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Inspiring Greatness Throughout CPS

Inspiring Greatness Throughout CPS

  • "Inspiring Greatness" originally appeared in the September 2023 education issue of COMO Magazine.
Single Engine Plane in Sky

In August, we gathered all of our nearly 3,000 employees together for the first time in decades. The intent was to provide a collective feeling of celebration as we kicked off a new school year and to begin the year with intentionality to inspire greatness in our scholars and greatness in each other. 

As part of this event, I shared a personal story of how I was once inspired to pursue greatness. 

My story begins many years ago when I was a young elementary school principal. I began the school year with intentions to seek innovative opportunities to engage scholars in learning that would build workforce skills and help them explore opportunities they may not have ordinarily sought. 

I have always had an interest in aviation — primarily the physics of flight and the mechanics and engineering of design. But on the flip side, you should also know, that I did not grow up with many personal experiences flying airplanes. I’d been a passenger many times, usually choosing to sit on the aisle and never look out the window. I once saw a propellor engine stop working in mid-flight, and although the plane landed safely, it was an experience I would always remember.  

Aviation was interesting, but for me, it was interesting from the ground looking up.
Nevertheless, it’s amazing to think about how the Wright brothers were able to come up with the concept of powered flight and then apply it to a design. The application of science and design and certainly a bit of bravery to test their innovation is inspiring to me. Their first flight lasted just 12 seconds and only traveled 180 feet, but they proved that powered flight was possible and were challenged to continue to pursue their great endeavor. 

Thus, I decided we should offer an aviation program to our scholars. And not just any aviation program. I wanted these scholars to fly. I wanted them to have an integrated learning experience that incorporated all the curriculum areas into focused learning with an outcome of participating in a flight. The problem — we did not have anyone on staff with expertise in aviation. While I enjoyed the premise of aviation, I did not have the experience or expertise. So, I did what many leaders do: I thought about which teacher in my school could best implement the vision. I went to Ed.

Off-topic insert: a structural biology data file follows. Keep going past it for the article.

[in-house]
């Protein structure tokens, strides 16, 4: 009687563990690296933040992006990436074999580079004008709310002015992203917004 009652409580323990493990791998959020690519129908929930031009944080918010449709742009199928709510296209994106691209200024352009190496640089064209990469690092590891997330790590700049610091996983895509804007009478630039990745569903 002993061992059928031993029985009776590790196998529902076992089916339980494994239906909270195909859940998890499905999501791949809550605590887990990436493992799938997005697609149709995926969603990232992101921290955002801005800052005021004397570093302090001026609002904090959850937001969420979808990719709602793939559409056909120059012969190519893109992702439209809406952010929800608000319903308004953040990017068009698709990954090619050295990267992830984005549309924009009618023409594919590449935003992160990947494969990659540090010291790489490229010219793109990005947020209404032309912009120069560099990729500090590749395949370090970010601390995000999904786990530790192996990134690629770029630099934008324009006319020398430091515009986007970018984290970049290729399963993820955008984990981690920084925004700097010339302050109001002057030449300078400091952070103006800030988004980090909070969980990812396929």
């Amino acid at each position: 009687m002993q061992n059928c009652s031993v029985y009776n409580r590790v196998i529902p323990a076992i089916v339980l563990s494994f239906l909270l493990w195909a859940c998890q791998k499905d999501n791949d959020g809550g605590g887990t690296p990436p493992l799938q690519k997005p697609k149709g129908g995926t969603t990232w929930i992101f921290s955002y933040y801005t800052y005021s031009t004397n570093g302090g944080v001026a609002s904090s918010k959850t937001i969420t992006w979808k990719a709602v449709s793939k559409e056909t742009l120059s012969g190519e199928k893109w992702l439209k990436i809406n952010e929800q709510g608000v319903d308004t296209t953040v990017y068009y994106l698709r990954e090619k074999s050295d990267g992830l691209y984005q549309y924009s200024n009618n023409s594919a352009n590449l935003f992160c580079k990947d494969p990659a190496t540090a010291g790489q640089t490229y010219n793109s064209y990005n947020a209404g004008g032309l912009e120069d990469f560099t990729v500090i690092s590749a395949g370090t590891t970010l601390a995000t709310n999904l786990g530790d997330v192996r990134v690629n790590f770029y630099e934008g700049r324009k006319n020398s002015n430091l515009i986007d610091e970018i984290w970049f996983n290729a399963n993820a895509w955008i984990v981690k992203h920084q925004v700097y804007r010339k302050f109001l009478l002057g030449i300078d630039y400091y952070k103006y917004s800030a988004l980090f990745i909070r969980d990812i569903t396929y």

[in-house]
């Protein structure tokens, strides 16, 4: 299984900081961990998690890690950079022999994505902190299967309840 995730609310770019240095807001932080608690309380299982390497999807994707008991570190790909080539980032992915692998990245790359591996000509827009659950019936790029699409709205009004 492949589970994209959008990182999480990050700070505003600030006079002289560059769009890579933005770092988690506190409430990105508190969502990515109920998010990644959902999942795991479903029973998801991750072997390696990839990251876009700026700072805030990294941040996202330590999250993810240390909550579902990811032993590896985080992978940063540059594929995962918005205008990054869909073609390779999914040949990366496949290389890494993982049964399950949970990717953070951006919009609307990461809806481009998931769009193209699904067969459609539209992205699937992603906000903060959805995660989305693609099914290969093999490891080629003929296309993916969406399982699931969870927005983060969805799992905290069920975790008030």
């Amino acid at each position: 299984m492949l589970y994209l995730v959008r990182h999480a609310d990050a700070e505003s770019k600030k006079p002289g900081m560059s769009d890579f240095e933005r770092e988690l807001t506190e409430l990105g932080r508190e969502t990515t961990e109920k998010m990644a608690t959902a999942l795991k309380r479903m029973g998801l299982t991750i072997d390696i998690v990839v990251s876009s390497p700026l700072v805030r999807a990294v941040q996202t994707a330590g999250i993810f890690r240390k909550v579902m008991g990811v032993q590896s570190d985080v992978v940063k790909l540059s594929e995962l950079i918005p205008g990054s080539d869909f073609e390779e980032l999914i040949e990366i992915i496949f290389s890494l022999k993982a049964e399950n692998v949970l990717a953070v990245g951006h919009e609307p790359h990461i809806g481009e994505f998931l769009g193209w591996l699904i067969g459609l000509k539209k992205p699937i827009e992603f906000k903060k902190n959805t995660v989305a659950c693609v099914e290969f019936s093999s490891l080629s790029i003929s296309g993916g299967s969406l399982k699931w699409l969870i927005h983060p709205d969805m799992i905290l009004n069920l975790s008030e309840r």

Ed was on the innovative spectrum and was always trying new things. I trusted and believed Ed could inspire greatness in our scholars. So, I presented my concept to him and asked if he would be willing to teach an aviation course. I knew I had chosen the right person when Ed suggested that he get his pilot’s license to truly implement this concept to its fullest potential. I was overjoyed. This was going to be something great.

Later, I was announcing the program at an all-school faculty meeting. Everyone was excited. We applauded Ed for his willingness to pursue something new and to go the extra mile to achieve his pilot’s license. I invited Ed to share a few words with the faculty about the program. What came next was unexpected.

In front of the entire faculty, Ed challenged me to join him on his pilot’s license journey. With an entire faculty cheering on the challenge, I agreed. Another leadership tip I learned from Eleanor Roosevelt: don’t ask someone to do something you aren’t willing to do yourself.  

Over the next few months, Ed and I spent time together at the airport in ground school, taking lessons, studying, and developing proficiency in flight. We completed the aviation basic exam and went on to flight school. The day I took my first solo flight was daunting and overwhelming. There are so many things to think about and so many instruments to pay attention to. And just to make it interesting, my first taxi down the runway was beside two Air Force jets. The pilots had heard the tower talking to me over the airwaves about my first solo flight and they encouraged me to go ahead of them so they could watch what I could do.

No pressure. I took off, flew around the city, and then completed a successful landing. My flight instructor greeted me as I landed with cheers and encouragement. 

Today, I’m just a single long-distance flight away from completing my licensure and it remains on my bucket list. But more importantly, today there are several scholars who participated in our program that now work in the aviation industry. Our desire to inspire each other translated to inspiring our scholars to greatness. 

I shared this story at our back-to-school event because I wanted our school district employees to know that sometimes being inspired to do something great may come with levels of apprehension. It may come with feelings of doubt. Can I really do this? The answer is “Yes.” 

As educators and those who work in the field of education, we play an important role in believing that every scholar has potential. Every scholar can achieve great things. We can inspire them in small ways or in big ways, but every moment we take to teach them, to expand their access to opportunities, to encourage them, to believe in their potential — and to put our scholars first in everything we do — is inspiring greatness in them.  

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